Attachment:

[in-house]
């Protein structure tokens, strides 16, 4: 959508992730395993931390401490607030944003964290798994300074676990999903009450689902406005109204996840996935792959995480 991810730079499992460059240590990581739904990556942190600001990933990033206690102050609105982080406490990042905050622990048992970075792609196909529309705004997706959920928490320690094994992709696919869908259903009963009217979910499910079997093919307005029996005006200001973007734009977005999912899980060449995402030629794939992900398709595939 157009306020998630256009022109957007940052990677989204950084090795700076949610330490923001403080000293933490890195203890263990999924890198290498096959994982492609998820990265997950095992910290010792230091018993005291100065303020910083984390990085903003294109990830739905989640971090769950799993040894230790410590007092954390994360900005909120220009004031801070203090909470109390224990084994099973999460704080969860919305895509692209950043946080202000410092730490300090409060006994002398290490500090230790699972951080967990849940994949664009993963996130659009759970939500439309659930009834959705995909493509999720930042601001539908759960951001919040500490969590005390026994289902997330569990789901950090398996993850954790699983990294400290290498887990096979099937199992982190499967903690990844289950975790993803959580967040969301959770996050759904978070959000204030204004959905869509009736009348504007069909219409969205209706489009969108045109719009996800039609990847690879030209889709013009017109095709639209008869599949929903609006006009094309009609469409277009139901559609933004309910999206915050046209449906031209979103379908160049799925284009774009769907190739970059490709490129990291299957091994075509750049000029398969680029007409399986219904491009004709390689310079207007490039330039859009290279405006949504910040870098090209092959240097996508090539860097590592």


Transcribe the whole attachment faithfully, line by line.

[in-house]
């Protein structure tokens, strides 16, 4: 959508992730395993931390401490607030944003964290798994300074676990999903009450689902406005109204996840996935792959995480 991810730079499992460059240590990581739904990556942190600001990933990033206690102050609105982080406490990042905050622990048992970075792609196909529309705004997706959920928490320690094994992709696919869908259903009963009217979910499910079997093919307005029996005006200001973007734009977005999912899980060449995402030629794939992900398709595939 157009306020998630256009022109957007940052990677989204950084090795700076949610330490923001403080000293933490890195203890263990999924890198290498096959994982492609998820990265997950095992910290010792230091018993005291100065303020910083984390990085903003294109990830739905989640971090769950799993040894230790410590007092954390994360900005909120220009004031801070203090909470109390224990084994099973999460704080969860919305895509692209950043946080202000410092730490300090409060006994002398290490500090230790699972951080967990849940994949664009993963996130659009759970939500439309659930009834959705995909493509999720930042601001539908759960951001919040500490969590005390026994289902997330569990789901950090398996993850954790699983990294400290290498887990096979099937199992982190499967903690990844289950975790993803959580967040969301959770996050759904978070959000204030204004959905869509009736009348504007069909219409969205209706489009969108045109719009996800039609990847690879030209889709013009017109095709639209008869599949929903609006006009094309009609469409277009139901559609933004309910999206915050046209449906031209979103379908160049799925284009774009769907190739970059490709490129990291299957091994075509750049000029398969680029007409399986219904491009004709390689310079207007490039330039859009290279405006949504910040870098090209092959240097996508090539860097590592």